What the Examiner Should Have Written About Capital Bikeshare
Things Examiner reporter Liz Essley could’ve written about in today’s Examiner, based on the statistic that there are more driver-biker crashes given the rising number of cyclists in D.C.:
- Why more cyclists on the road mean more crashes, but also mean roads are safer
- Whether better education is needed for drivers and cyclists
- If there's a critical difference between Capital Bikeshare users and those who ride bikes they own
- Why people ride on sidewalks
- In addition to that sidebar listing "the rules" for cyclists in D.C., Maryland, and Virginia, a consideration of whether said rules are practical, need changing, or need enforcing
Essley’s piece is relatively fair, tremendously so when compared to its front page headline: "Motorists fuming as bicyclists pack roads: Everyone angry at clueless Bikeshare riders." And especially when compared to the placement above a photo of an armed protester standing in front of flames (which is meant to illustrate a story on the Middle East, not the 15th Street cycletrack). It's fair enough that David Alpert defends it heartily at Greater Greater Washington.
But it still falls into the tired, broad “drivers hate cyclists hate Bikeshare hate drivers blame cyclists blame Capital Bikeshare” trope:
But neighborhoods still feud about who's to blame — cyclists or cars.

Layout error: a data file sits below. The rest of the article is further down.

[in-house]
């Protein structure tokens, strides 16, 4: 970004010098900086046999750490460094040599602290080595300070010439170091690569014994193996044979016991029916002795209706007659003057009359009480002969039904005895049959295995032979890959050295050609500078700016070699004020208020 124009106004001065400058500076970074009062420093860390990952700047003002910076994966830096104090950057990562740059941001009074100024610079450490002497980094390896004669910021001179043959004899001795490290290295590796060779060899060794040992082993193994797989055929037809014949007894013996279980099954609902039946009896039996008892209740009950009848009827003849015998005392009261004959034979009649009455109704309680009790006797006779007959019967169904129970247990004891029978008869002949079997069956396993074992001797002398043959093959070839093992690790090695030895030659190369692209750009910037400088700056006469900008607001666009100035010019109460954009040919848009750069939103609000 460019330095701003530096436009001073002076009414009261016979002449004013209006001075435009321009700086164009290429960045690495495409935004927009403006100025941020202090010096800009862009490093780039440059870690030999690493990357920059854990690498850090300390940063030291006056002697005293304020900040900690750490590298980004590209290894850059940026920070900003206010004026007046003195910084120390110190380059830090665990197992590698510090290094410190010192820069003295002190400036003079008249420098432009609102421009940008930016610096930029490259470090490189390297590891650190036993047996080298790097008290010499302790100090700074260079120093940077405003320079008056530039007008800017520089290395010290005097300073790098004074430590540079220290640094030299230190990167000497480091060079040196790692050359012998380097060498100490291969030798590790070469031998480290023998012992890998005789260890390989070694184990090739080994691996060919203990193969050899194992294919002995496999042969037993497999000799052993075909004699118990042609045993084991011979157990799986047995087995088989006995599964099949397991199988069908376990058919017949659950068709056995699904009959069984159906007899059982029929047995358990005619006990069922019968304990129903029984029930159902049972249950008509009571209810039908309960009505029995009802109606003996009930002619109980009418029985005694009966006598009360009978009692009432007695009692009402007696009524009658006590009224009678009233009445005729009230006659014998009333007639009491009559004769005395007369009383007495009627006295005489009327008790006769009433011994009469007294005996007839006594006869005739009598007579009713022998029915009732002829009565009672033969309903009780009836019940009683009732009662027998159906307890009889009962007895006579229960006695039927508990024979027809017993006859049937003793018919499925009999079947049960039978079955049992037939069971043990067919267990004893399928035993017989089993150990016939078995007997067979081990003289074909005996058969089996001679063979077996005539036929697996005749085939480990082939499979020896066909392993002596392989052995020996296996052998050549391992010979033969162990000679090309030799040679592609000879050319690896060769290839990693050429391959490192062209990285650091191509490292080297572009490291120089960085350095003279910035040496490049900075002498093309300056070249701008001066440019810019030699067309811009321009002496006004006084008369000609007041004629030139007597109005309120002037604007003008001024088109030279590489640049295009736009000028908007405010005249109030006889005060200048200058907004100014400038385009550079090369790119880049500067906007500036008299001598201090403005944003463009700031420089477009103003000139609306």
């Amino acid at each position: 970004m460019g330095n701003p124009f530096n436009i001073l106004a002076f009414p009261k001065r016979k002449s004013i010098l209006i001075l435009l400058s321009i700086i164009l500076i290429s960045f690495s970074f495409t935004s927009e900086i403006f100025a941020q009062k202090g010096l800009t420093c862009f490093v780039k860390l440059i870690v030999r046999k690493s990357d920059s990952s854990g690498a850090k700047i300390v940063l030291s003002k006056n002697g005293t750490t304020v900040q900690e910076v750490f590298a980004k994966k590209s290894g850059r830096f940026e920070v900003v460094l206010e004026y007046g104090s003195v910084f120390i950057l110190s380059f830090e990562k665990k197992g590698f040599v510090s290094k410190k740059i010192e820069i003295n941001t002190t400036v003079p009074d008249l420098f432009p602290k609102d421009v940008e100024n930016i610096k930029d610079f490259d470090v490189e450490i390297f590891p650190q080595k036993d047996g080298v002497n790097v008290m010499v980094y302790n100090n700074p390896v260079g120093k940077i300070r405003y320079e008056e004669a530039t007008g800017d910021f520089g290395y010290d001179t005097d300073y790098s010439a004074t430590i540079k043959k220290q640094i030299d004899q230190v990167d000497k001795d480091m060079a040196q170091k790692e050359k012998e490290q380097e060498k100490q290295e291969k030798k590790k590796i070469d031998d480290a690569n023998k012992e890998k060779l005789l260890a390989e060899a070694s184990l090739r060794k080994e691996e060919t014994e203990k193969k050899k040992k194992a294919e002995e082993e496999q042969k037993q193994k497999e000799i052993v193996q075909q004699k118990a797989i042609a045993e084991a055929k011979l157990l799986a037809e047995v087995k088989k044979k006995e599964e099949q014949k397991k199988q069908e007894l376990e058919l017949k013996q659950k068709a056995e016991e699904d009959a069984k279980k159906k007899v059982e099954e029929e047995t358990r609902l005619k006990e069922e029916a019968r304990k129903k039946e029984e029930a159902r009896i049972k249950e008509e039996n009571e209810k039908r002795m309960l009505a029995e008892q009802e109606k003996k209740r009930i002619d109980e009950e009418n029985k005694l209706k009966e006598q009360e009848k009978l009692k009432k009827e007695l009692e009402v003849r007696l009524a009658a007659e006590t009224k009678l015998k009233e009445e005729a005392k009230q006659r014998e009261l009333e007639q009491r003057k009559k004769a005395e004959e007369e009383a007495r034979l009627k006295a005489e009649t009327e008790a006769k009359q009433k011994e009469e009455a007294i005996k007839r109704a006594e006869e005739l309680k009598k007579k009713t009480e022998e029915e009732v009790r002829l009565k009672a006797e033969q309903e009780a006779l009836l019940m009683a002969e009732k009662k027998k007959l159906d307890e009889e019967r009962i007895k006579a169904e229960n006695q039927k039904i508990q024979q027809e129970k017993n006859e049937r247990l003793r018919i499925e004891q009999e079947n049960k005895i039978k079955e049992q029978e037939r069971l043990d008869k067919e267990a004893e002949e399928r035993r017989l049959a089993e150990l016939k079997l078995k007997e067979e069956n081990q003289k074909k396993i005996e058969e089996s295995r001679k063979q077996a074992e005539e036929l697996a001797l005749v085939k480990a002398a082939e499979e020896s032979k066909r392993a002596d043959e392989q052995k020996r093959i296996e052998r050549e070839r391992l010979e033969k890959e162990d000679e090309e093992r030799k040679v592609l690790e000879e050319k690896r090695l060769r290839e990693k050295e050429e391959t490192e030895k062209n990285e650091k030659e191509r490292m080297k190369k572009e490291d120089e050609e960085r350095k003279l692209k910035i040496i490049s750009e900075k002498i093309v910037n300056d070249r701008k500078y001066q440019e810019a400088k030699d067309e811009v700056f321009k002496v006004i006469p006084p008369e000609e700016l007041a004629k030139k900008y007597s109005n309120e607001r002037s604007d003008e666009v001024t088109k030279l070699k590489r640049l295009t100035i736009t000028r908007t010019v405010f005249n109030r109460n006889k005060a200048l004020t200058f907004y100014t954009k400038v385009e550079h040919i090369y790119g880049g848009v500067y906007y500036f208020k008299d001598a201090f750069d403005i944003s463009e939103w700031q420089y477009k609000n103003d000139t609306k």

Both drivers and experienced cyclists blame bikers for blowing past stop signs and stoplights, not wearing helmets and weaving through traffic.
Capital Bikeshare users cause the most problems, both groups say.
I have a problem with Essley's piece because it's, at best, boring. The collective brain trust that considers, even casually, how we get around this city has largely moved—at least marginally—past placing blame wholly on all bikers or all drivers. D.C. may not be as bike-friendly as, say, Copenhagen, but it’s made substantial gains in cycling infrastructure and in the number of riders on the road in the past few years. Whether you agree with the presence of cyclists, they’re around in a way that they weren’t a decade ago.
We’re well past the period of time where it’s interesting or useful to write a he-said, she-said finger-pointy piece based on a few choice quotes from token characters (cyclist-driver, pedestrian, bike advocate). Essley’s article is an oblique blame game that tries to illustrate a news peg—hey, look, more people on bikes means more accidents!—but instead comes off as scattered list of things cyclists do that people don’t like.
Photo by Flickr user Angela N., under Attribution 2.0 Generic (CC BY 2.0) license